Today is Earth Day and, barring any last minute change, it's also the final day the public can send the State Department our comments on the proposed Keystone XL tar sands pipeline.
This is a plan to pipe some of the dirtiest fuel on the planet through the breadbasket of America to be refined and shipped overseas through the Gulf of Mexico.
It's not in our national interest. It's a profit scheme for big oil. It would feed our addiction to fossil fuels, accelerate climate change and put our heartland farmers, ranchers and communities at risk. It needs to be denied.
The State Department needs to understand all this. Because the tar sands pipeline would cross our international border with Canada, the State Department must decide whether to approve the project.
The criteria: Is the project in our national interest?
It's not, and here's why.
The purpose of this pipeline is to get Canadian tar sands crude to international markets. Otherwise, it makes little economic sense to expand the mining of tar sands.
This pipeline, in other words, is essential to increasing tar sands production.
Oil companies claim that, if the pipeline isn't approved, they'll ship tar sands crude by rail instead. They won't. It's too expensive to support significant tar sands expansion, as Reuters reported just last week.
For a full analysis as to why rail is not a viable option, see my colleague Anthony Swift's April 10 testimony on the subject before the House Subcommittee on Energy and Power.
And, here's the problem. Tar sands production is one of the most destructive industrial practices ever devised.
To get at these tar sands, oil companies must gut Canada's boreal forest, one of the last truly wild places on Earth.
I have been to Alberta and seen firsthand the devastation of tar sands production.
Oil companies have already gouged out of the boreal forest an industrial waste zone the size of Chicago. And that's only the beginning, if big oil has its way.
Oil companies get at the tar sands either by strip mining the forest or drilling down and injecting steam into the ground to soften up the tar sands so it can be brought to the surface.
Either way, companies have to mine at least two tons of sand to squeeze out a single barrel of tar sands crude called bitumen, a low-grade, high-sulphur hydrocarbon that has to have the daylights refined out of it to be turned into fuel.
Producing tar sands crude is so energy intensive that it generates up to 4.5 times more climate-changing carbon emissions as the production of conventional crude oil. (To learn more, go here to page 6.)
In fact, producing, refining and burning tar sands the KXL pipeline would increase our carbon footprint as much as putting up to 4.3 million additional cars on the road, the Congressional Research Service reported last month.
That's the wrong direction for our country.
And then there's the pipeline itself, which would cut through high plains states that are home to more than 250,000 ranches and farms, crossing nearly 1,500 American waterways, from the Yellowstone River in Montana to Pine Island Bayou in Texas.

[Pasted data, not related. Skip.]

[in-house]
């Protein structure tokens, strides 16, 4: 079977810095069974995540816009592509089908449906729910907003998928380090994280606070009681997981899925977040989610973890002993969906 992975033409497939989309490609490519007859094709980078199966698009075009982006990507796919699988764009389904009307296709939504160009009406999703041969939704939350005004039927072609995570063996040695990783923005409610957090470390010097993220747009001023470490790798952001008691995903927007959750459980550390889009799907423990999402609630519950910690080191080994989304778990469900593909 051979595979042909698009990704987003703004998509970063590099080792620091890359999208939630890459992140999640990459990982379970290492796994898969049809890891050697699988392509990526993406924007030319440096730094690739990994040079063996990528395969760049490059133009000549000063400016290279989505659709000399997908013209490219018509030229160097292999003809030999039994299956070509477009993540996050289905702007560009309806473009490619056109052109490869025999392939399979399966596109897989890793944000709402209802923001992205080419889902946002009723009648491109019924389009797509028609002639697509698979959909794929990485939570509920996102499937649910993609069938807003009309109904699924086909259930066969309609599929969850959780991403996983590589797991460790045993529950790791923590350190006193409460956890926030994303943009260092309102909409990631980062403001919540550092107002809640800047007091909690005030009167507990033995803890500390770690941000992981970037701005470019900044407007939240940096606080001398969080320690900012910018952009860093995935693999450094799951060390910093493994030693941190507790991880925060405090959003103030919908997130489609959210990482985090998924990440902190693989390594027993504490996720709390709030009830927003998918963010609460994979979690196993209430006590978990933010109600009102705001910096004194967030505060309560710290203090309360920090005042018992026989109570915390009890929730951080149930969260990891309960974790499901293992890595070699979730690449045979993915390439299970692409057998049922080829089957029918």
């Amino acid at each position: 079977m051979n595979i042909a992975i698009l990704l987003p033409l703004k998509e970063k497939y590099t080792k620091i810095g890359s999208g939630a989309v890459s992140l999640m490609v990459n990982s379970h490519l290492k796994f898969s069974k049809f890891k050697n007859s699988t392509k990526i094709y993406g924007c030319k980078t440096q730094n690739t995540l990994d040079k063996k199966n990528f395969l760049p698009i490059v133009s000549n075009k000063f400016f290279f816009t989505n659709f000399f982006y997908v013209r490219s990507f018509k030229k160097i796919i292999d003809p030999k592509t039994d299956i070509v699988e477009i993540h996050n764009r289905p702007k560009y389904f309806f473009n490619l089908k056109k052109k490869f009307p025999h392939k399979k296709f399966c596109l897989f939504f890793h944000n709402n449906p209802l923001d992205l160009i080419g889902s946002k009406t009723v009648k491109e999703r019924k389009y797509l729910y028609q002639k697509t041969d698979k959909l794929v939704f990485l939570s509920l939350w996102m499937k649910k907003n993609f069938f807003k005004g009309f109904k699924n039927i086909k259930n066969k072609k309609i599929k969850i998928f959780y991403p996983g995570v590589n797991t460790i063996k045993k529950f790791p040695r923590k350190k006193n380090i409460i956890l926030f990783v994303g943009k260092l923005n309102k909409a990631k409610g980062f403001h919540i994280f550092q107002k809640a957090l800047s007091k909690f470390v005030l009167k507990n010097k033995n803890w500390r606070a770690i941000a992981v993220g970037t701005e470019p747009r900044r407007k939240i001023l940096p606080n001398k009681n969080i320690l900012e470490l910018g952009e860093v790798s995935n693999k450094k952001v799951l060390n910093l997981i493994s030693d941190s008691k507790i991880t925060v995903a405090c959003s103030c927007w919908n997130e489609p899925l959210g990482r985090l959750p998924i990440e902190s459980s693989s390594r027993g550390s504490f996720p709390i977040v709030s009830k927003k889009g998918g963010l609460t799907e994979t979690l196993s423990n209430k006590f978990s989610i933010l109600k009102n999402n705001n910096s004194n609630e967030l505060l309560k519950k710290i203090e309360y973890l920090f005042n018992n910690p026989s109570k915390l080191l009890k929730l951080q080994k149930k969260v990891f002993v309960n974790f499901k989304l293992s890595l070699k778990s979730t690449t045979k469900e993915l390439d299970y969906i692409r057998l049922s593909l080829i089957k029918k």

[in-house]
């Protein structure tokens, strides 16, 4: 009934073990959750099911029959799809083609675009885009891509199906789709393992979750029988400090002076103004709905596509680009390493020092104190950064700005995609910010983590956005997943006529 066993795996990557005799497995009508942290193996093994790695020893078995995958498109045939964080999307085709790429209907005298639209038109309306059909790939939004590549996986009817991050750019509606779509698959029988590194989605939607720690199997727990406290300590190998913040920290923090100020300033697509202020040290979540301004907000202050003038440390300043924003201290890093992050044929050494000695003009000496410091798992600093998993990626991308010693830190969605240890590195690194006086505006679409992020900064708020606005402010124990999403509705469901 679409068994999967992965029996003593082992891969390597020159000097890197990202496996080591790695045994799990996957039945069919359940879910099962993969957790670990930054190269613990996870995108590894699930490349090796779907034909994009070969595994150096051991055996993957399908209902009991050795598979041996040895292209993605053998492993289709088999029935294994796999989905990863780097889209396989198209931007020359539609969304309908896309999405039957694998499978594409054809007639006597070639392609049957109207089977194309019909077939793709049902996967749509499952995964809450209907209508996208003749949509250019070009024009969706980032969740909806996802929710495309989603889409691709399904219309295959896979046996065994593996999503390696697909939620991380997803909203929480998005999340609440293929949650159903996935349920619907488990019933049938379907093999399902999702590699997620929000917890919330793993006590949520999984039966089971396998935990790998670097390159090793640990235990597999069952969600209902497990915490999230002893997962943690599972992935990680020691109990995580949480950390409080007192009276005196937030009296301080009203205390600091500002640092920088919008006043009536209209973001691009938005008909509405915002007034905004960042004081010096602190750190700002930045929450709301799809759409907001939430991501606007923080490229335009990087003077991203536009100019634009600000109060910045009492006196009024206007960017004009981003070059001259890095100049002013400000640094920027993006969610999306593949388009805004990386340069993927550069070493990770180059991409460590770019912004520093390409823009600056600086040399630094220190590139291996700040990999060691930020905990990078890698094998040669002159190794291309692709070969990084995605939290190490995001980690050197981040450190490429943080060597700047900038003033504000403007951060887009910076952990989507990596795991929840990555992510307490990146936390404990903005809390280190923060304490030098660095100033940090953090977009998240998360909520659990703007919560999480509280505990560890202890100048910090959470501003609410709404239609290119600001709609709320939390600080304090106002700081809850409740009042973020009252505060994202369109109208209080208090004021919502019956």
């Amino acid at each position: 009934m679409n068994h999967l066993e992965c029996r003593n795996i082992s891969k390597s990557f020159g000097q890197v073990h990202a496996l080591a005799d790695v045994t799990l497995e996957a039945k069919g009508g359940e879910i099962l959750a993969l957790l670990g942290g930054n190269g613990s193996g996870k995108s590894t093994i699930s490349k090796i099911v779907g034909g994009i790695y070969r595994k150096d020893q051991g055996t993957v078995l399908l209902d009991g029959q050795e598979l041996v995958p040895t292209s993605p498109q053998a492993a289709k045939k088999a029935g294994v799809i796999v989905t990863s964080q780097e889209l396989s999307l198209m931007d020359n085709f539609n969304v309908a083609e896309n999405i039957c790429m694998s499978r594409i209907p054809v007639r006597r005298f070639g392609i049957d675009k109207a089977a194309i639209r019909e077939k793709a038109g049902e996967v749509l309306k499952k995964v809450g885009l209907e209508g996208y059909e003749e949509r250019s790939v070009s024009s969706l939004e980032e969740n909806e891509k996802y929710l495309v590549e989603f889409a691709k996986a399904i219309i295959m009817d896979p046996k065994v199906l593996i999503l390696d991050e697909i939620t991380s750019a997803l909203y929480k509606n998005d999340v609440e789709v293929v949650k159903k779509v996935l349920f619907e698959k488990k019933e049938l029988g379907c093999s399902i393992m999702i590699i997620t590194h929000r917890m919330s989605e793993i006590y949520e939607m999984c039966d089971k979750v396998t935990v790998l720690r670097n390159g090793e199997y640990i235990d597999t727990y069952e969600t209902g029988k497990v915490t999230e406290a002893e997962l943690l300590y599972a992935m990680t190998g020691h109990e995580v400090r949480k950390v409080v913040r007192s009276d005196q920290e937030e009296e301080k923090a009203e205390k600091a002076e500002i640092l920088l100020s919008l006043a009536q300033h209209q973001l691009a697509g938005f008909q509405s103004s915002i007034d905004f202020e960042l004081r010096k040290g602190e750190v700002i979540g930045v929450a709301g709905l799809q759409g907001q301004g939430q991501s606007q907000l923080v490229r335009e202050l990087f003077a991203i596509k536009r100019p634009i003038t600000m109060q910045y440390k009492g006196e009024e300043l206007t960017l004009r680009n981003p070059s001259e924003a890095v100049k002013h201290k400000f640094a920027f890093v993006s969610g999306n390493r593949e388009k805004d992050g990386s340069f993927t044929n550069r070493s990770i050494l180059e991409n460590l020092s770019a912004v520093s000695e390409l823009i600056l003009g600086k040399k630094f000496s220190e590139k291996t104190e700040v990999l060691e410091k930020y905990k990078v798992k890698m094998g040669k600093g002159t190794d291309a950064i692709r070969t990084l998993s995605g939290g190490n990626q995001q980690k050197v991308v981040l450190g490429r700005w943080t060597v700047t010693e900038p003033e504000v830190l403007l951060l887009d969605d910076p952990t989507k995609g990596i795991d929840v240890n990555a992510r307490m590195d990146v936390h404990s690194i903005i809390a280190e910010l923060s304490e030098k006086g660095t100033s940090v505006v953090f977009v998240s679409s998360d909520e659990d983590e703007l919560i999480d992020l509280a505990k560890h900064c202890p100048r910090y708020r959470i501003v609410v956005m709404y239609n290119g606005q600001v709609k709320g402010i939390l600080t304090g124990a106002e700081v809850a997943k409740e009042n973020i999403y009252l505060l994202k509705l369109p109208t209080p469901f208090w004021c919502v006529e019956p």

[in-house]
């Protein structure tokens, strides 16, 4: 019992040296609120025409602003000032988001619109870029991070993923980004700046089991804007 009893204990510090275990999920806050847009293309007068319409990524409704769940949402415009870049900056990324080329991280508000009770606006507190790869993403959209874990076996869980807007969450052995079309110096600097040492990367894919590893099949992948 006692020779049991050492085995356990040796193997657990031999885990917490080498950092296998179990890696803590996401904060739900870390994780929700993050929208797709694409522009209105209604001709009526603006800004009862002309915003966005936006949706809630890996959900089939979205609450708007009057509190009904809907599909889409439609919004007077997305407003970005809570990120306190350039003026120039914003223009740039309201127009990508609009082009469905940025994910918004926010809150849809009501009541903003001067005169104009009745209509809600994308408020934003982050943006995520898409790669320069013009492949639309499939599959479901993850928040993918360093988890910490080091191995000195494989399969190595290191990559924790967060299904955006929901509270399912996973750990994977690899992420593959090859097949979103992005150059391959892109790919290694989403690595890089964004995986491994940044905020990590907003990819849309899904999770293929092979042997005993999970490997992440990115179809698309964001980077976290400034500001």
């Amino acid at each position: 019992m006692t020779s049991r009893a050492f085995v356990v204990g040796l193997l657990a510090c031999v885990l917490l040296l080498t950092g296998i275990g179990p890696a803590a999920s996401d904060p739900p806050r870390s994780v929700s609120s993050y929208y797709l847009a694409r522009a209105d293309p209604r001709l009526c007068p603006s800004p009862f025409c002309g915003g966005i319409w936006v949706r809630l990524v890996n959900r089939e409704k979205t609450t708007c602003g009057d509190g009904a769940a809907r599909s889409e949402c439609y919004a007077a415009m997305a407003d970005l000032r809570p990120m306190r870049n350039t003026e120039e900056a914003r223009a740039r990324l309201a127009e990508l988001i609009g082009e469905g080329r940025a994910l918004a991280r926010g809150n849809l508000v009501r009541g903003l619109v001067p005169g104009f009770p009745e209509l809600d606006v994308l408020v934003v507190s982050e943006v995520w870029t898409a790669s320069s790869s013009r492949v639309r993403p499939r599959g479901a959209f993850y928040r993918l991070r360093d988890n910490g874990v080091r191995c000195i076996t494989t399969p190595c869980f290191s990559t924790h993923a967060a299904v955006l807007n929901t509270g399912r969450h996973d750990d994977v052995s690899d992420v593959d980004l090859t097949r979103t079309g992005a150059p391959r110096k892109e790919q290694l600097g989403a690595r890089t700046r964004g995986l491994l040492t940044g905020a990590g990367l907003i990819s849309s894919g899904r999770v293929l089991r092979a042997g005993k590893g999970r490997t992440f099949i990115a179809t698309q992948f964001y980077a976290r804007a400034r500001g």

It is in our national interest to protect all that, not expose it to the risk of the kind of pipeline failure that gushed some 200,000 gallons of tar sands crude into a residential community in Mayflower, Arkansas, just last month.
Nor are such accidents rare.
Over the past two decades, we've had 5,611 pipeline failures that have killed 367 people, injured nearly 1,500 more and spilled more than 100 million gallons of oil into our waters and over our lands.
Why should we expose the breadbasket of America to that kind of risk?
The oil industry claims it will create jobs. But the industry has vastly overstated its case.
Based on the industry's own numbers, the State Department shows that the project would involve a series of short-term construction periods lasting several months each.
"When expressed as average annual employment," the State Department concludes, "this equates to approximately 3,900 jobs," during the period of peak construction.
Only 10 percent of those would be local hires, as most of the work requires specialized skills.
In fact, the State Department concludes, the project would create just 35 permanent jobs. That is not a typo: 35 permanent jobs. Tops.
Every job is important.
But is it really in our national interest to put at risk 1,500 American waterways, uncounted acres of fertile croplands, and the actual jobs of ranchers and farmers - millions of them - who have tilled these lands for generations, for the sake of 35 permanent jobs?
Is it really in our national interest to promote the destruction of the boreal forest to produce some of the dirtiest oil on the planet?
And is it really in our national interest - the good of us all - to invest in perpetuating our costly and dangerous addiction to fossil fuels, knowing that it is this addiction that is driving the climate change that threatens our future?
No, it is not.
On this Earth Day, we need to stand up, every one of us, and say exactly that to the State Department.
Our campaign to put a stop to the tar sands pipeline is part of a broader effort to advance the clean energy future we need to strengthen our economy, make our country more secure and address the single greatest environmental ill of our time: climate change.
That means investing in wind, solar and other renewable power sources, and building the energy efficient cars, homes and workplaces of tomorrow.
It means reducing the carbon emissions from our single largest source - the power plants that kick out 40 percent of our national carbon footprint.
It means recognizing that we cannot build a 21st Century economy on the dirty fuels of the past, when we must promote the clean energy solutions that can power us into the future.
And it means putting an end to those destructive practices we know will only make matters worse, starting with the KXL tar sands pipeline.